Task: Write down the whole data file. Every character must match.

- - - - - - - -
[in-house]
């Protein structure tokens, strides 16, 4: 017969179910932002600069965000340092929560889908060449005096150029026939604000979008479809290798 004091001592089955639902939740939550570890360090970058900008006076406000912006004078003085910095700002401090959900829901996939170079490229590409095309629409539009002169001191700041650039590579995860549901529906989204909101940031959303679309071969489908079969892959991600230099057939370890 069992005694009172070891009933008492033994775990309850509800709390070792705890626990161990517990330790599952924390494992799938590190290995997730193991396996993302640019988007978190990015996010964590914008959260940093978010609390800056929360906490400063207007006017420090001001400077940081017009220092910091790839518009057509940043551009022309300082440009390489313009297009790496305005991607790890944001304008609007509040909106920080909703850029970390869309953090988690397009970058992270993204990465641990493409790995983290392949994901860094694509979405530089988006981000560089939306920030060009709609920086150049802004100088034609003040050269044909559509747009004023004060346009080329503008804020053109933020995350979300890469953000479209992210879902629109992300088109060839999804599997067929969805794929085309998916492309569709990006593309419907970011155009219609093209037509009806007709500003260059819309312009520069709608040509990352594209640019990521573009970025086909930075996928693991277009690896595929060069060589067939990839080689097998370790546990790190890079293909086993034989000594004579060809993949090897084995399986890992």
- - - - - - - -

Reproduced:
[in-house]
């Protein structure tokens, strides 16, 4: 017969179910932002600069965000340092929560889908060449005096150029026939604000979008479809290798 004091001592089955639902939740939550570890360090970058900008006076406000912006004078003085910095700002401090959900829901996939170079490229590409095309629409539009002169001191700041650039590579995860549901529906989204909101940031959303679309071969489908079969892959991600230099057939370890 069992005694009172070891009933008492033994775990309850509800709390070792705890626990161990517990330790599952924390494992799938590190290995997730193991396996993302640019988007978190990015996010964590914008959260940093978010609390800056929360906490400063207007006017420090001001400077940081017009220092910091790839518009057509940043551009022309300082440009390489313009297009790496305005991607790890944001304008609007509040909106920080909703850029970390869309953090988690397009970058992270993204990465641990493409790995983290392949994901860094694509979405530089988006981000560089939306920030060009709609920086150049802004100088034609003040050269044909559509747009004023004060346009080329503008804020053109933020995350979300890469953000479209992210879902629109992300088109060839999804599997067929969805794929085309998916492309569709990006593309419907970011155009219609093209037509009806007709500003260059819309312009520069709608040509990352594209640019990521573009970025086909930075996928693991277009690896595929060069060589067939990839080689097998370790546990790190890079293909086993034989000594004579060809993949090897084995399986890992």